Massoud Barzani, the longtime president of the semi-autonomous Kurdish Regional Government in northern Iraq, announced his resignation on October 29 in a tacit acknowledgement that his historic gambit for Kurdish statehood had failed spectacularly.
In the face of Iraqi and regional animosity, Barzani — the head of the Kurdish Democratic Party — went ahead with a referendum on Kurdish independence on September 25. And while 92 percent of voters favored secession from Iraq, a clear and convincing signal of Kurdish national aspirations, the Iraqi government and its allies interpreted the plebiscite as a virtual act of war.
Backed by local Shiite militias and neighboring Iran, Iraqi Prime Minister Haider al-Abadi ordered the U.S.-trained and supplied army into action. In the days to follow, Iraq recaptured Kirkuk, which had been held by the Kurds since 2014, and several major oil fields which had buoyed the Kurdish economy. As well, Iraq seized thousands of kilometres of disputed land around the Kurdish Regional Government and forced airlines to stop all flights to airports there, thereby isolating the Kurds.
Once again, the Kurds, the largest ethnic group in the Middle East still without a state of their own, were on the losing end of the stick.
To add insult to injury, the Kurdish Democratic Party’s defeat in Kirkuk was aided and abetted by its chief Kurdish rival, the Patriotic Union of Kurdistan, headed by the Talibani family. The Talibanis aligned themselves with the Iraqi government and Iran, whose influence in Iraq has grown exponentially since the 2003 U.S. invasion and occupation.
This was not the first time the Barzani and Talibani families found themselves on opposite sides of the barricades. In 1996, when Iraq was ruled by Saddam Hussein and the Baathist Party, the Kurdish Democratic Party cooperated with the Iraqi regime in ejecting the Patriotic Union of Kurdistan from the Kurdish city of Arbil.
Barzani had every right to call a referendum. The Kurds, alternately oppressed and courted by the central government in Baghdad, yearned for sovereignty, and he intended to quench their thirst for it. In this respect, his calculations were entirely correct. The Kurdish electorate voted overwhelmingly to secede from Iraq.
As a key ally of the United States in the three-year battle against the Islamic State caliphate in Iraq, he assumed that Washington would, at the very least, acquiesce to Kurdish independence. But here he miscalculated badly. The Trump administration, committed to a unified Iraq, came out against the referendum. And once the Iraqi army stormed into Kirkuk, the United States, for all intents and purposes, sided with the Iraqi government and, ironically, Iran, its chief nemesis in the Middle East.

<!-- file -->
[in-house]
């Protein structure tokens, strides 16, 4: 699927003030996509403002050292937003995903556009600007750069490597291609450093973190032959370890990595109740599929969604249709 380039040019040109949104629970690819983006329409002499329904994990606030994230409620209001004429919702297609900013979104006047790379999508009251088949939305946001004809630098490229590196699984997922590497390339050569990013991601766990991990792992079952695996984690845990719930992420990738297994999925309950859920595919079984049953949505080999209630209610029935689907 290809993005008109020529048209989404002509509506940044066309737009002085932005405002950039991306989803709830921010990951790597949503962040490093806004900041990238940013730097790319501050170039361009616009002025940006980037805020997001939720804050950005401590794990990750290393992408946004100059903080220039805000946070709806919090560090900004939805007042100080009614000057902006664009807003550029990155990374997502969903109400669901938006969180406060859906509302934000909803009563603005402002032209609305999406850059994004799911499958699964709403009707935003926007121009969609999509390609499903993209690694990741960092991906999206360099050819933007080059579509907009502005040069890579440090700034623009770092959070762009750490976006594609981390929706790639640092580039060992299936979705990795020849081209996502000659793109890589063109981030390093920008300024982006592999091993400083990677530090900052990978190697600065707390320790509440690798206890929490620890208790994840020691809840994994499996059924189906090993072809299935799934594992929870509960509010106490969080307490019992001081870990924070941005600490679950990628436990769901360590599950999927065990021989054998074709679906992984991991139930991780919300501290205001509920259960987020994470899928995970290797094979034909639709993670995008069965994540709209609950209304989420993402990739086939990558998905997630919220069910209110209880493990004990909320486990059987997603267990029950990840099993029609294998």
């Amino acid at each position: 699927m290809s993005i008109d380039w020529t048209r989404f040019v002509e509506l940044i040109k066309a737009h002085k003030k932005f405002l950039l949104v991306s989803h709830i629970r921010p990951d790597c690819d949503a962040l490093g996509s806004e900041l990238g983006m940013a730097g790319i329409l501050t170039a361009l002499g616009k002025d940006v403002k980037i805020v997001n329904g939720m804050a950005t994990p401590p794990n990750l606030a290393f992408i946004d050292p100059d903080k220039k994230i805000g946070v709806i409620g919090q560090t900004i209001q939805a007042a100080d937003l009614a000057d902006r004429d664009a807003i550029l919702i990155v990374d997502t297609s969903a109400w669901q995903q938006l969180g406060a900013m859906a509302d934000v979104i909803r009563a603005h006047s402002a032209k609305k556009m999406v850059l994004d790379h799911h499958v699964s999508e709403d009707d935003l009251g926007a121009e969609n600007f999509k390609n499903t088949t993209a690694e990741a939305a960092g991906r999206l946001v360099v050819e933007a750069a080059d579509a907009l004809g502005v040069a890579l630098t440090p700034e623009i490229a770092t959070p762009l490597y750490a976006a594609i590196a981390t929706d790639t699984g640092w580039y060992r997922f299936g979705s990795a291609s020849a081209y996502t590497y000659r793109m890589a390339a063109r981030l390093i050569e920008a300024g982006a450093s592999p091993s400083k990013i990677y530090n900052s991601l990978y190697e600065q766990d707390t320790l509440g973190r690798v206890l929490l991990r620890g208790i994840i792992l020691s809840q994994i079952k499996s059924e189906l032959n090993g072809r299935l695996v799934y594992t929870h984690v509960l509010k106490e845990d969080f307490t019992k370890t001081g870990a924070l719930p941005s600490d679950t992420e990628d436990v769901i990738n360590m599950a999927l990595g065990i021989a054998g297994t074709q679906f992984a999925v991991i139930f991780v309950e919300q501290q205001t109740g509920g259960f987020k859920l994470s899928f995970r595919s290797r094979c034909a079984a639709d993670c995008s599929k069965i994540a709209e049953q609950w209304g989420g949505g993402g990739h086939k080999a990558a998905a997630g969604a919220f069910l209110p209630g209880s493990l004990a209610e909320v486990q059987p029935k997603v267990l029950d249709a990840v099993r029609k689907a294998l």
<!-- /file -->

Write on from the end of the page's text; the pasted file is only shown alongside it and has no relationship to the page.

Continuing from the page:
In truth, the United States was never really in a position to endorse Kurdish statehood, notwithstanding the fact that nearly 2,000 Kurdish fighters have been killed in the struggle to eradicate Islamic State.
Following the withdrawal of the Kurds from Kirkuk, a number of American politicians, namely Senator John McCain, expressed dissatisfaction with Washington’s policy. “This is totally unacceptable,” he wrote in The New York Times. “The United States offered arms and training to the government of Iraq to fight the Islamic State and secure Iraq from external threats — not to attack Iraqi Kurds, who are some of America’s most trusted and capable partners in the region.”
As expected, McCain’s cri de coeur was ignored by the Trump administration.
Barzani, too, underestimated Baghdad’s resolve to crush the Kurdish secessionist movement at a moment when segments of Iraq are still controlled by Islamic State. And, of course, he did not fully appreciate the deep hostility exhibited by Arab states, Turkey and Iran to Kurdish statehood. These countries, fearing the specter of Kurdish unrest and secession, rallied behind Iraq.
As a result of the military setbacks Barzani has sustained in the past month, the Kurds have lost a good deal of the political and military clout they acquired since the end of the 1991 Gulf War, when the United States established a no-fly zone and supported the creation of a Kurdish enclave in northern Iraq.
Despite the losses the Kurds have suffered since the ill-fated referendum, Barzani is still keen about the prospects for Kurdish statehood. But given the unfavorable conditions on the ground, he should be aware that his chances of achieving his cherished objective are extremely remote.